By Phoebe Roe
Months of debate over the fate of Bailey House have thus far yielded no answers as to who will move in. Since November, the College has set several deadlines for a decision, but the unwillingness of administrators to relocate has lengthened the process.
A proposal last October suggested that the Office of the President move to Bailey House from the Eaton Center and that Bailey House be renovated to accommodate the new occupants. Plans changed in November when someone proposed that the President live in Bailey House, and the current presidential residence, Cromwell Cottage, be turned into office space for the Provost and the President. According to Chief Business Officer Mark Kohlman, the plan has changed again. [Bailey is] not going to be a house, Kohlman said. Its going to be an administrative building, probably with the provost. The question is where the president is going to go.
The next president may return to Ransom Hall, the admissions building, President S. Georgia Nugent said. But that will take coordinating with admissions, which currently shares the building with the Provost. Dissent from those who would be uprooted is partly to blame for the delay. The board of trustees, which is responsible for approving plans for new buildings and giving feedback on various projects, will ultimately approve the final decision. Kohlman expected a decision to be made at the boards most recent retreat, from Feb. 7-9, but it ended without a resolution.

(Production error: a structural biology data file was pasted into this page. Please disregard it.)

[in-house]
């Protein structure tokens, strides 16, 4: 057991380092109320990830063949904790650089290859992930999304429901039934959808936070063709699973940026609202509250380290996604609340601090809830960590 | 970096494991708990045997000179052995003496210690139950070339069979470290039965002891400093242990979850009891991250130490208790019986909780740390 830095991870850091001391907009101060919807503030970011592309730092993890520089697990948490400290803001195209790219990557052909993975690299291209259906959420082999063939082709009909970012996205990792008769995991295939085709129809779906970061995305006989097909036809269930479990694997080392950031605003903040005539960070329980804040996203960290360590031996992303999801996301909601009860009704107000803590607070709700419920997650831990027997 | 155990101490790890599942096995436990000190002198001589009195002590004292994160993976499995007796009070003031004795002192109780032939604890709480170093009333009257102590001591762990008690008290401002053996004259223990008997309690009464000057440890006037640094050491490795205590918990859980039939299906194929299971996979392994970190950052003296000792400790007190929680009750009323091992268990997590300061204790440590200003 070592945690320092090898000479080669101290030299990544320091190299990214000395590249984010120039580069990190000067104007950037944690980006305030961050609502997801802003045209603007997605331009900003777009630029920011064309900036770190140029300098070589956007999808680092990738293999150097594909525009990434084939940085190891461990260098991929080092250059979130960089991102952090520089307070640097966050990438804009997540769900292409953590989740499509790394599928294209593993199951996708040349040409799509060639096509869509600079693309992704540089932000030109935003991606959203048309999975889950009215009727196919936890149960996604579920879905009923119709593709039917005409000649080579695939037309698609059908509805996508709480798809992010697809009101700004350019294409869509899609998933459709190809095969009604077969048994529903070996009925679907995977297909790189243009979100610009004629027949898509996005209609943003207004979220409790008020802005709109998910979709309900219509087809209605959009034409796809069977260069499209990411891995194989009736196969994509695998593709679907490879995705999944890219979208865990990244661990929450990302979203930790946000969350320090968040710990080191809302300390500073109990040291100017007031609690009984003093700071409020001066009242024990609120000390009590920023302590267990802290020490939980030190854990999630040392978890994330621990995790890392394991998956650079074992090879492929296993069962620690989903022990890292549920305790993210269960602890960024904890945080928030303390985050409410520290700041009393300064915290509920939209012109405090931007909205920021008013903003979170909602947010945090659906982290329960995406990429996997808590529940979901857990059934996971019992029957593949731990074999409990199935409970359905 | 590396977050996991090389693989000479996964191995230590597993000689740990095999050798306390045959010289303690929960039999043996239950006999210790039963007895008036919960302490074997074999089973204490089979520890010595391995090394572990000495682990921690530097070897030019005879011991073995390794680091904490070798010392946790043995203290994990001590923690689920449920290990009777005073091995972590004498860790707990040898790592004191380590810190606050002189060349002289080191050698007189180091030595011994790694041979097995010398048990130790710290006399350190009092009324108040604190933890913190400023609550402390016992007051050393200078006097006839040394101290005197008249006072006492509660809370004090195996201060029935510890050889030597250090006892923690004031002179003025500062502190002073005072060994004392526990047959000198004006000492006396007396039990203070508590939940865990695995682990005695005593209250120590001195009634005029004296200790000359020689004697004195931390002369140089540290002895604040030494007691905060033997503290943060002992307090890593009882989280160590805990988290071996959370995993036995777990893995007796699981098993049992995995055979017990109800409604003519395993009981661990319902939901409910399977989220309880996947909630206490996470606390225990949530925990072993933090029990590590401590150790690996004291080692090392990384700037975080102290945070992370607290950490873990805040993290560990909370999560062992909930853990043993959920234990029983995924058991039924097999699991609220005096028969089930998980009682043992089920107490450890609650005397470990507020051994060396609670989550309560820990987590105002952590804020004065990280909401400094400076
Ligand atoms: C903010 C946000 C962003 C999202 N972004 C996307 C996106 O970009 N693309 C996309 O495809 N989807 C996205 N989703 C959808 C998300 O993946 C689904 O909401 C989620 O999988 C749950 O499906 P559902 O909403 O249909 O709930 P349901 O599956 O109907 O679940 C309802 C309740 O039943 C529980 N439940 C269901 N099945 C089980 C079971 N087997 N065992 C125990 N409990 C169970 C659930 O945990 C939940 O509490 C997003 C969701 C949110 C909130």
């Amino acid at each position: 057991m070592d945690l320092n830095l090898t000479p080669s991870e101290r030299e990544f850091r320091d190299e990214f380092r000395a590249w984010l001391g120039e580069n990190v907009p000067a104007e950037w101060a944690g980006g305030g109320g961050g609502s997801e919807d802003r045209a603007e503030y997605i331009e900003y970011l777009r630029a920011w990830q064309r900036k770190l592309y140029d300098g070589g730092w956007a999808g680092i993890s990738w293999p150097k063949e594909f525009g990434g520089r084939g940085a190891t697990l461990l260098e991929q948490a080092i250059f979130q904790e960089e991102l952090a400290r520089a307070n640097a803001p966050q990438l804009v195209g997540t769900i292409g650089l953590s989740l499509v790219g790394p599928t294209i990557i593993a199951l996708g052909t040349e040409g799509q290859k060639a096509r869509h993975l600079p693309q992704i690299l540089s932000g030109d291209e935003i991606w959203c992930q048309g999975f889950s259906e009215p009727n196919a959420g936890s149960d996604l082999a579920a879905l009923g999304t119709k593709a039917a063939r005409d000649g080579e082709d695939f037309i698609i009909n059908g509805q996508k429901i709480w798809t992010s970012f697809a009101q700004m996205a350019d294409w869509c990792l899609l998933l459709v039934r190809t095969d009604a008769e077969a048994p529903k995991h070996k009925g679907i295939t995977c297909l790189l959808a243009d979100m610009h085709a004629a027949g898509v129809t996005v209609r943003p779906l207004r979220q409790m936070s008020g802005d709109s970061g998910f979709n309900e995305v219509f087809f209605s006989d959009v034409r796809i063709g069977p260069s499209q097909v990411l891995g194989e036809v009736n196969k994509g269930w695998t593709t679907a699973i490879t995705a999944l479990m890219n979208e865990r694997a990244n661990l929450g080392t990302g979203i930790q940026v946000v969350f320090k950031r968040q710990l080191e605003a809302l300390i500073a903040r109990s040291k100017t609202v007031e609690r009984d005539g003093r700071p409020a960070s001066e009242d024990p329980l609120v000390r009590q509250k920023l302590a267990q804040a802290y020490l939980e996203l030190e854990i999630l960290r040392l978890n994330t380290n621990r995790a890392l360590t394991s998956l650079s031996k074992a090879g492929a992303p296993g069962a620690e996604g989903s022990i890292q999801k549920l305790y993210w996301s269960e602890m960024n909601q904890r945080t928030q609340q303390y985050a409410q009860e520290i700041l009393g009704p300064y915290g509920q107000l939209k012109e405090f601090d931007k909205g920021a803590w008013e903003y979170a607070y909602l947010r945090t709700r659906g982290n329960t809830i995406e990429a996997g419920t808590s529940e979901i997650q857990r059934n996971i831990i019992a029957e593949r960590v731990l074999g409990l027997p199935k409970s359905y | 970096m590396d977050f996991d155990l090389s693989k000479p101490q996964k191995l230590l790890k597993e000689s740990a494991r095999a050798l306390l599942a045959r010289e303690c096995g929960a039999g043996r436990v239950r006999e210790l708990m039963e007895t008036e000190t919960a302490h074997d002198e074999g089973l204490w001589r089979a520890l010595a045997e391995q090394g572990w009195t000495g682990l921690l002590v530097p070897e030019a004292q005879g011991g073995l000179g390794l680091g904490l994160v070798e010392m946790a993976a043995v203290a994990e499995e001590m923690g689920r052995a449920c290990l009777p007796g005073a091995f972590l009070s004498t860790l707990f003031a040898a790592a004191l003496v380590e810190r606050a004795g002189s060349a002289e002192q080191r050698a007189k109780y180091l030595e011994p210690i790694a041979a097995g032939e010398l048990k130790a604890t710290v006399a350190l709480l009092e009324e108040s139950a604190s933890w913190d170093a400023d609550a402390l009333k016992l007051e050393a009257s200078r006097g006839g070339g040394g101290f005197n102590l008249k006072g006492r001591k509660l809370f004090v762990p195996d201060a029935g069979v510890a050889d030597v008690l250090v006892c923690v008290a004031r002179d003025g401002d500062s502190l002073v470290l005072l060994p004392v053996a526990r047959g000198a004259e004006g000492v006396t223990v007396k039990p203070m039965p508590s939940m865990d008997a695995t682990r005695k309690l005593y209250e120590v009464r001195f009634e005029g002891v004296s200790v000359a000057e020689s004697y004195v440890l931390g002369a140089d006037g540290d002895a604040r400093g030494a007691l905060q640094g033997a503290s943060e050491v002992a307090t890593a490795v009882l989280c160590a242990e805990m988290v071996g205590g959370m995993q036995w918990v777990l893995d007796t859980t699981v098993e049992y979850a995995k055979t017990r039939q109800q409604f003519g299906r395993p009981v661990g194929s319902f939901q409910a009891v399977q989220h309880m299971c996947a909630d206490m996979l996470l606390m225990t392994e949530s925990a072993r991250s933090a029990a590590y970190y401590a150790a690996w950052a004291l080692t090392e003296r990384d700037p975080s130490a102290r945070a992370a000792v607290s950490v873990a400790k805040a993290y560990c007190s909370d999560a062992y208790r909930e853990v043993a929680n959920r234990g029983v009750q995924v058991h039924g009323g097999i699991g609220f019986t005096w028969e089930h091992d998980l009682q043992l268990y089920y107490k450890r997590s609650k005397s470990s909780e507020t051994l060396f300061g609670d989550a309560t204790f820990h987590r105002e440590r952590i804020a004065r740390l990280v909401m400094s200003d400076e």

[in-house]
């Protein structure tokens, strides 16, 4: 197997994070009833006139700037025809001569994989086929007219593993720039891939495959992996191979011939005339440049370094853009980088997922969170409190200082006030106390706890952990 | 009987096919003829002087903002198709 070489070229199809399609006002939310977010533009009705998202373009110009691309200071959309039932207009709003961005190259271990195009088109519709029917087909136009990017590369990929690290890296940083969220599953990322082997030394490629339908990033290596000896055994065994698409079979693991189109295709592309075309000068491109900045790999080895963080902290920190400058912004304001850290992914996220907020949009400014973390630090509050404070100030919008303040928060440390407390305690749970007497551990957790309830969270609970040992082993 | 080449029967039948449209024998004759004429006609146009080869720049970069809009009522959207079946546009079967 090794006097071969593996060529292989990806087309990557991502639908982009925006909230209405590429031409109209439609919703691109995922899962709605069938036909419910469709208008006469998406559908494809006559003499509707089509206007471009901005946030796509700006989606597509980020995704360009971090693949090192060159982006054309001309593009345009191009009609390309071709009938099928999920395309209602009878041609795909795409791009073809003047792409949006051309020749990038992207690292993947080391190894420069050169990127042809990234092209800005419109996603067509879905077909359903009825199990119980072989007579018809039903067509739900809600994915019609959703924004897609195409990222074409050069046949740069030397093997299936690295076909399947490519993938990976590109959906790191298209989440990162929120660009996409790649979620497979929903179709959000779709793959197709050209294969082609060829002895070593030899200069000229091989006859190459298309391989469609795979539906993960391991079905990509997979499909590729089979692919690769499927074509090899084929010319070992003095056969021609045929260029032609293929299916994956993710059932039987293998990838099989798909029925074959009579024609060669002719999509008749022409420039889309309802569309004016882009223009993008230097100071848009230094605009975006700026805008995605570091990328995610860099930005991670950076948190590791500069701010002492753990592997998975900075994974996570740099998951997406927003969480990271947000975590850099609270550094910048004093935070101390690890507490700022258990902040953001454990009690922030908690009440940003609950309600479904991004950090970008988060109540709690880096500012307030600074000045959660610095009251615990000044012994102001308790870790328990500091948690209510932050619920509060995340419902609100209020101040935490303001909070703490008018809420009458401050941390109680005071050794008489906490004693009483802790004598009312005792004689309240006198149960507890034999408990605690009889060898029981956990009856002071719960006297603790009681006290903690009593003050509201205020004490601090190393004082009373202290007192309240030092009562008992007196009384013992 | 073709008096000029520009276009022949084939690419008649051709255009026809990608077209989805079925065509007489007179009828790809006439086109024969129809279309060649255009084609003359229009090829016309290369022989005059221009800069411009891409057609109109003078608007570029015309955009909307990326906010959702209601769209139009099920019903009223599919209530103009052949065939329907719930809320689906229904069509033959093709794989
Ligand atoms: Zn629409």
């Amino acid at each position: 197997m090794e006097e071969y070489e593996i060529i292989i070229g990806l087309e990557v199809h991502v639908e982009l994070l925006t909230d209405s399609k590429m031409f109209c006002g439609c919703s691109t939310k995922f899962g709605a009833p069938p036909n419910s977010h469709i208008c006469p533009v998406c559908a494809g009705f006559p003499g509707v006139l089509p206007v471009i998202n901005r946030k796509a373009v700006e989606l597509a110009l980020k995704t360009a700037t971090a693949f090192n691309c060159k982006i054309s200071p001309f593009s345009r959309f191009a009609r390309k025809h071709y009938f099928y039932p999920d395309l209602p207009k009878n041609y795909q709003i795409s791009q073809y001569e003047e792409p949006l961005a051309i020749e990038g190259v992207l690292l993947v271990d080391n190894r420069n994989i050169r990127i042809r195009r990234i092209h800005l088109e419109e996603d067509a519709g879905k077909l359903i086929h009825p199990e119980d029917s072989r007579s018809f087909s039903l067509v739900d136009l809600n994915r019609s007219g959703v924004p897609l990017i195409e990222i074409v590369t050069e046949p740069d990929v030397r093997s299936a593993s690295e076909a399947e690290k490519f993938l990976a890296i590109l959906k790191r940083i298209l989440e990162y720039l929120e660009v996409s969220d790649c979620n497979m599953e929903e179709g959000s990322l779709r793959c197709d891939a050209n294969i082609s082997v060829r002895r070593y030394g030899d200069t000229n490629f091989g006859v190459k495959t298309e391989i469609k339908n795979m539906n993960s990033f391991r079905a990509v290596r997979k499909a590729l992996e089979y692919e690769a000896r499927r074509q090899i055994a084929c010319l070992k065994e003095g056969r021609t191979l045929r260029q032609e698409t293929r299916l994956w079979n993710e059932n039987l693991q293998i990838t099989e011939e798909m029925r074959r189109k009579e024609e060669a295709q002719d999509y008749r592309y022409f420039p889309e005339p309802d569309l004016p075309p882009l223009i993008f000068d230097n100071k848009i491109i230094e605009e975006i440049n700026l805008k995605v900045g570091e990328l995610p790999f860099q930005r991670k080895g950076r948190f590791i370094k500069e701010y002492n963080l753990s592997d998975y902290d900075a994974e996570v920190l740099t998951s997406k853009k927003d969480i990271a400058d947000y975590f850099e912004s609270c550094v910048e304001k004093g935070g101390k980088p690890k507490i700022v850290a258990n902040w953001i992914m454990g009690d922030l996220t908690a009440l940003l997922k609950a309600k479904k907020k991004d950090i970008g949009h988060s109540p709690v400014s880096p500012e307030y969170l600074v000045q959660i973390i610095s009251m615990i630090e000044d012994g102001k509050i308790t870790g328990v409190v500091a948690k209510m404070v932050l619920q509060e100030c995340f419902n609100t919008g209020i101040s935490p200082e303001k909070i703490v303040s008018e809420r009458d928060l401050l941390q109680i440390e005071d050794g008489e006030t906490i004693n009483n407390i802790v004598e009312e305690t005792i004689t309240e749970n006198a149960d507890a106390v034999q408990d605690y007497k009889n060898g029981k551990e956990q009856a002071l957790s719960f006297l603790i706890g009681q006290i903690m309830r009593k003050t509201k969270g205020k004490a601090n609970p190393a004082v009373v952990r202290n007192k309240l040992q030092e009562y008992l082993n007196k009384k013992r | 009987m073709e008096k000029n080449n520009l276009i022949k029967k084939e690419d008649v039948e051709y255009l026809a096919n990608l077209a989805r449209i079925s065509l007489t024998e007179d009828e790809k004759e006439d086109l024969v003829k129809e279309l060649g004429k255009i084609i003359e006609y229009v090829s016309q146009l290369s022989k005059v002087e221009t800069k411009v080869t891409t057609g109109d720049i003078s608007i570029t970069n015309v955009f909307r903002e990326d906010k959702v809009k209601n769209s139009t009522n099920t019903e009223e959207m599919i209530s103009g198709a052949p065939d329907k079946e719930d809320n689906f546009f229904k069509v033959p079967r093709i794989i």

With the search for the new president in progress, making a decision is more important now than ever. We need to make a decision because we want the [Presidential] Search Committee to say whats going on in terms of what [Bailey] is going to be, Kohlman said. Additionally, presidents have in the past had the opportunity to personalize their offices, which is why a designer was hired in October to reconfigure its interior. Every president has some flexibility to evaluate what they want, Kohlman said.
The board will be meeting in February in hopes of finalizing plans for Bailey. Kohlman is hopeful that this meeting will be successful, saying its just the process of evaluating the spaces and determining where [everything] should be.
However, Kenyon is under a time crunch; the new president moves in in July, so the renovation will have to be completed by then. Better to do it right the first time, Kohlman said. Theres just some moving parts with where the president will be. Were close; were just not finalized yet.
Whatever happens, the costs will be covered by a discretionary fund.
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